New York City

City Council passes revised pay transparency bill in response to business leaders’ lobbying

The amended legislation delayed the implementation of a law designed to tackle pay inequity but kept its major provisions intact.

First-term Council Member Nantasha Williams.

First-term Council Member Nantasha Williams. Gerardo Romo/NYC Council Media Unit

The New York City Council voted Thursday to delay a law requiring most employers to post information about minimum and maximum salaries in their job postings, but stopped short of making major changes to the law.

Local Law 32, which passed with overwhelming support in December, required most employers to post salary information in job ads as a way to address pay equity, since women and people of color still lag behind their male and white counterparts. It received national media coverage at the time. The law was set to take effect next month, but in March, first-term Council Member Nantasha Williams and Council Member Justin Brannan – a co-sponsor of the original law – introduced a bill that would have made significant changes to the law, exempting employers of fewer than 15 people, exempting job ads for general hiring rather than a specific position and exempting positions that can be done remotely outside New York City. The push to amend the law was supported by business associations including the Partnership for New York City and the Manhattan Chamber of Commerce, which argued the law would be burdensome for small businesses.

On Thursday, following a backlash to those proposed changes from some council members, economic equality advocacy groups like PowHer New York and some state lawmakers, the city’s first majority-female City Council passed a bill that would make more minor changes to the law. The approved bill pushed the implementation of the law to November but kept the original law’s threshold of applying to all businesses with four or more employees. It specified that the law won’t apply to positions that are performed remotely outside the city. And it took the additional step of clarifying that the law also applied to hourly paid positions, which the original law didn’t specify. Concessions to the business community included not fining employers after their first violation of the law. “This bill serves as an opportunity to expand on landmark measures which were critical to the fight for economic equity that we have fought so hard for,” Williams said.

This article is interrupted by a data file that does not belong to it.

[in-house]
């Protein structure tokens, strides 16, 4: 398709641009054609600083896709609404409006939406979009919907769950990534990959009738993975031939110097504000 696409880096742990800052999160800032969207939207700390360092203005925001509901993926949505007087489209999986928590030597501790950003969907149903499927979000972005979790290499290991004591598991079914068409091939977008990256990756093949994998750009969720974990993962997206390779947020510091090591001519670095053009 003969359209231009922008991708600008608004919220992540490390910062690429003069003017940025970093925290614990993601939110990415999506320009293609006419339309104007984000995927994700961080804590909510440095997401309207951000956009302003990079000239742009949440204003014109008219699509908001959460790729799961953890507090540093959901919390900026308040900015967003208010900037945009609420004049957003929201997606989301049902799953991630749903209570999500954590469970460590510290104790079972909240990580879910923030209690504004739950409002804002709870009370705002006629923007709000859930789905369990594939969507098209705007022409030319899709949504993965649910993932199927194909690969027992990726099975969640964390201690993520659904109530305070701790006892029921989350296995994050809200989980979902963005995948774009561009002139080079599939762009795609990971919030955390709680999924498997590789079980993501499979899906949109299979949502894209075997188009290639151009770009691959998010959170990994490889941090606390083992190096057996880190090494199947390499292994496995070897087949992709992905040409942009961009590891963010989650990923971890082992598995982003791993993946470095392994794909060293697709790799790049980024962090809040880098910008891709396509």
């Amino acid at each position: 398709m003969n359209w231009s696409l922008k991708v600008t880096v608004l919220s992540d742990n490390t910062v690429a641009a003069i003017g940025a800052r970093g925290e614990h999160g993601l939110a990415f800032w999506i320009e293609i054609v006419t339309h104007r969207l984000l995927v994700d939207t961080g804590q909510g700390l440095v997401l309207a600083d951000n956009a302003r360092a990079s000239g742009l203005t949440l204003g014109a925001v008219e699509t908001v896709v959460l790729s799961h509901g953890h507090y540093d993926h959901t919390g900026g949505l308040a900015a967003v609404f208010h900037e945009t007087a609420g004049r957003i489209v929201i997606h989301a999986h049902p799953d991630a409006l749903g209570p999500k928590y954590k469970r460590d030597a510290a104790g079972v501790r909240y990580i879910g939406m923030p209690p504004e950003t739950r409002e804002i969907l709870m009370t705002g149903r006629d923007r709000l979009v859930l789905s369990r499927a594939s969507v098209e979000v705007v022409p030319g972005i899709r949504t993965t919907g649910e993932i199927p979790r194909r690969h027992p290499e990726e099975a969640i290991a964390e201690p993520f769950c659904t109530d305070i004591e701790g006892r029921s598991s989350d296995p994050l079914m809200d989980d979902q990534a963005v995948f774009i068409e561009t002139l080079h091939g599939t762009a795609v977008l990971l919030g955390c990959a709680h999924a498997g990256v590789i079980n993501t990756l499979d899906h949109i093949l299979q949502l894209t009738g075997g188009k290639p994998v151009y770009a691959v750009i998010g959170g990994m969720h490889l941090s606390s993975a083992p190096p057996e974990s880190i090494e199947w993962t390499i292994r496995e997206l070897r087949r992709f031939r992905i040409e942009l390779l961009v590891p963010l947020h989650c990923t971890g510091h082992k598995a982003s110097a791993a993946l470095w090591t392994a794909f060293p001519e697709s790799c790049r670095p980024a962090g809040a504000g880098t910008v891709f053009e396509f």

The amended bill got a vote of confidence from at least one council member who opposed the original proposed changes to the law. Democratic Council Member Shahana Hanif said she had deep concerns that the initial proposed changes would roll back newly won rights for workers. “I’m grateful to Council Member Williams for hearing the concerns from pay equity advocates and working extremely hard to revise this bill in a way that will not undermine workers,” Hanif said on Thursday when casting her vote for the bill.

Only eight members voted against Intro. 134-2022, including two female Republican council members, Vickie Paladino and Inna Vernikov. City Council Speaker Adrienne Adams and the bill’s sponsors cast the bill’s evolving language as an example of the legislative process at work.

Brannan pushed back on the suggestion that the original law was being watered down. “I was the prime co-sponsor of the original bill,” Brannan said. “There was no way in hell I was going to gut my own bill.”

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